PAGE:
Wednesday, 27 March 2013

Kevin Brown on Theodicies


In our lessons on atheism and post-modernism, my Year 12 class has been looking at reasons for the rise of atheism, and one of these is the problem of evil. Put simply, this is difficulty of reconciling the evil and suffering we see around us with the religious claim that an all-powerful, all-loving God exists: if such a God really did exist, wouldn't he act to prevent evil?

Kevin Brown of the blog Diglotting has written this useful post on different theodicies, or religious attempts to resolve the problem of evil.

Of particular interest for looking at modern responses the problem of evil, is his outline of J├╝rgen Moltmann's theodicy, which arose from Moltmann's experience of the suffering which occurred during World War 2 (Moltmann was a soldier in the German army). Brown writes: 

[I]nstead of focusing upon the traditional theodicy question of “Why does God allow evil”, Moltmann instead concentrates on a corollary: “Where is God in the midst of all this suffering?” He finds the answer in Jesus’ death cry: “My God, my God, why have you forsaken me?” (Mark 15.34)...

Furthermore, in Moltmann’s theodicy, the cross is not just the suffering of the man Jesus, nor merely the ‘death of God’, but it is also death in God. God takes up suffering and death into himself and then overcomes it on Resurrection Sunday through the limitless divine life.

Saturday, 23 March 2013

Dawkins: The Motion Picture


One of my fellow teachers pointed this out to me via the magic of facebook. Atheist Richard Dawkins is to feature in a new documentary film, The Unbelievers

According to the official site:
'The Unbelievers' follows renowned scientists Richard Dawkins and Lawrence Krauss across the globe as they speak publicly about the importance of science and reason in the modern world - encouraging others to cast off antiquated religious and politically motivated approaches toward important current issues. 

The film includes interviews with celebrities and other influential people who support the work of these controversial speakers.
I can't find any details of a UK release date, but to whet your appetite, here's the trailer:

Thursday, 21 March 2013

Peter Singer: Religion's Regressive Hold on Animal Rights


In this 2010 article from the Guardian, Peter Singer (who one of my University lecturers referred to rather sniffily as a "minor ethicist") discusses the influence of religious views on our attitudes to animals. 

Last week, the chief minister of Malacca, Mohamad Ali Rustam, was quoted in the Guardian as saying that God created monkeys and rats for experiments to benefit humans...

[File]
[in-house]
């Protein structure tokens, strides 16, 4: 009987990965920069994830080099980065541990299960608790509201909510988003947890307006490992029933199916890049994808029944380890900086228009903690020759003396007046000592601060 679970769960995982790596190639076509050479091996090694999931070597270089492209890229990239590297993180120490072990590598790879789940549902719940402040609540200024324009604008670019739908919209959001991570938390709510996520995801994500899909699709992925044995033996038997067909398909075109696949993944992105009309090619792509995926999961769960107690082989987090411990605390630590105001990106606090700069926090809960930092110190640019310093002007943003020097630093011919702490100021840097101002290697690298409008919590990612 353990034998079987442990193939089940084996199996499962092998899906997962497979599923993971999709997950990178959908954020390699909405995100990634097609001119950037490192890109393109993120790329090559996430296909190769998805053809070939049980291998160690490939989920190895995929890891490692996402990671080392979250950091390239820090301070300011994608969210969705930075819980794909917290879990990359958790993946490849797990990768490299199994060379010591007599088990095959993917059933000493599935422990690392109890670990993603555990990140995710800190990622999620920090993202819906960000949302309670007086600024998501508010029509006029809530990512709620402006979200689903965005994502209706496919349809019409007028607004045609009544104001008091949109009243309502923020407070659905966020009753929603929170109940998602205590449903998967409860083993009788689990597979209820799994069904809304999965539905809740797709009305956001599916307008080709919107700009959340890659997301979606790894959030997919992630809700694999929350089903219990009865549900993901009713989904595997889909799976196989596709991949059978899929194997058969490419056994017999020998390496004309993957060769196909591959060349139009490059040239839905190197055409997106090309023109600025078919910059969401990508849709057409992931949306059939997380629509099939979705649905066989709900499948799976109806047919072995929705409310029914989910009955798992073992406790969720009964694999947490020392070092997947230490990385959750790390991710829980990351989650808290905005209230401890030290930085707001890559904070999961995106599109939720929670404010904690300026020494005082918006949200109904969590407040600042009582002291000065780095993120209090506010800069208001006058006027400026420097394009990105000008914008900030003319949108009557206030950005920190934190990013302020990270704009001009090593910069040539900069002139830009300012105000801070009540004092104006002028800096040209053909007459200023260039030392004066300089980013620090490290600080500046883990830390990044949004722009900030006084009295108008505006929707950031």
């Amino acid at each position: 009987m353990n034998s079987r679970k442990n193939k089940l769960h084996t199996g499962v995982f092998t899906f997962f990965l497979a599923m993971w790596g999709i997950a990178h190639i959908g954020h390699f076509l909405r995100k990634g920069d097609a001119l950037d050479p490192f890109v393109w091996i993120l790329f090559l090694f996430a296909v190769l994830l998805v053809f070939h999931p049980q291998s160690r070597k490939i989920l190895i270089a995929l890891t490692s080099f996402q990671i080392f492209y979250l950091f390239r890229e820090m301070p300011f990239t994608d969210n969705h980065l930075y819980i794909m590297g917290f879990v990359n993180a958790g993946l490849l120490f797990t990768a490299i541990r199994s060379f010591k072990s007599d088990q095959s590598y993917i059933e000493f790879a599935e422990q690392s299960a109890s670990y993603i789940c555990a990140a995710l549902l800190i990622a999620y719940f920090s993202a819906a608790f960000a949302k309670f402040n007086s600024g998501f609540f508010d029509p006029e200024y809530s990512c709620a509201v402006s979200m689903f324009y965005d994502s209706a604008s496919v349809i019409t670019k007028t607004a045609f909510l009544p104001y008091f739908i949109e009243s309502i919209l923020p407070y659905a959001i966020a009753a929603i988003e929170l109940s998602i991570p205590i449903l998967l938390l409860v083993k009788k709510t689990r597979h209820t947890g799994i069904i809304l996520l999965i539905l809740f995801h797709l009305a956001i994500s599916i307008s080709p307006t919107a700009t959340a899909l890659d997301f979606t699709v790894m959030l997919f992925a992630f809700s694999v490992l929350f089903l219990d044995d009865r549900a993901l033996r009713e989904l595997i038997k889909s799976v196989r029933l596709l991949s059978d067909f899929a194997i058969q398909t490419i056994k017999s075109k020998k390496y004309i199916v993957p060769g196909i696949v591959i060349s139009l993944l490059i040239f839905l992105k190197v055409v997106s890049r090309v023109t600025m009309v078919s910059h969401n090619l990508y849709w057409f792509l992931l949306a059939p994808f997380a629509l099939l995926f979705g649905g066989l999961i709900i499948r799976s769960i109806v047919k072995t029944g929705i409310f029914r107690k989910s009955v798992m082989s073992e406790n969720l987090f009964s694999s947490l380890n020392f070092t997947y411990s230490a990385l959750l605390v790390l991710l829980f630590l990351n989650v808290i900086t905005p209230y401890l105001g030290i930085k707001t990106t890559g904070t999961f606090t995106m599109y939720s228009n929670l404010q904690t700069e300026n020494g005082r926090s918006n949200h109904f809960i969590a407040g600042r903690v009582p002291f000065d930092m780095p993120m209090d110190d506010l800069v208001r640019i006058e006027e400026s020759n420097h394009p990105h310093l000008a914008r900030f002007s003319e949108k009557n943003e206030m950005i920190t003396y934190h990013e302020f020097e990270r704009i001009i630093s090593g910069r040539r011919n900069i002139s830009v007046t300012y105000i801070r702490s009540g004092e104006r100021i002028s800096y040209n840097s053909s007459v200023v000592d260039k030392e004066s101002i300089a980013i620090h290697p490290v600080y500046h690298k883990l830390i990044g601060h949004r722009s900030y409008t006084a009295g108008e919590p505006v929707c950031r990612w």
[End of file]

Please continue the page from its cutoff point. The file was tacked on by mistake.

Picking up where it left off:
The chief minister's comment is yet another illustration of the generally regressive influence that religion has on ethical issues – whether they are concerned with the status of women, with sexuality, with end-of-life decisions in medicine, with the environment, or with animals. Although religions do change, they change slowly, and tend to preserve attitudes that have become obsolete and often are positively harmful.




Monday, 18 March 2013

Russell Stannard on Free Will


If you were in my AS class last year, you might remember me showing you a couple of clips featuring the avuncular Russell Stannard, Emeritus Professor of Physics at the Open University.

In the OU video below, Stannard discusses the problem of free will.

Monday, 11 March 2013

Philosophy Essay Competition



One of my ex-students shared a link to the Lloyd Davies Philosophy Prize. The £250 prize is awarded for the best essay written by Year 12 (or equivalent) students. The closing date is the 14th June 2013 and to enter you need to write a 2,000 word essay on one of the following titles:

1. What does morality have to do with happiness?
2. Is knowledge intrinsically valuable? Why?
3. Why can you affect the future but not the past?

Full details can be found here.

Sunday, 10 March 2013

The Allegory of the Cave: Claymation Version


Below is a great claymation adaption of The Allegory of the Cave, the parable that Plato uses to convey his views on the human condition and the nature of reality. 

There are a few differences from the Plato's version, which you can read here.


Friday, 8 March 2013

Freud and Jung Need to Just Hug it Out, Apparently...


One of my students has her own blog, and has written a post here on the perils of trying to make sense of A Level RS.

It definitely wins a prize for the most original way of resolving the conflict between Freudian and Jungian accounts of religion:

If I could go back in time, I would make Sigmund Freud and Carl Jung have a massive cuddle. I would give them both a bottle of Freud’s favourite drink, vodka, and hope that they’d get so wasted that they would fall into each other’s arms and decide that they agree with each other on anything. I dream of a day that this is possible, because if it happened, then the AS RE course would be so much easier.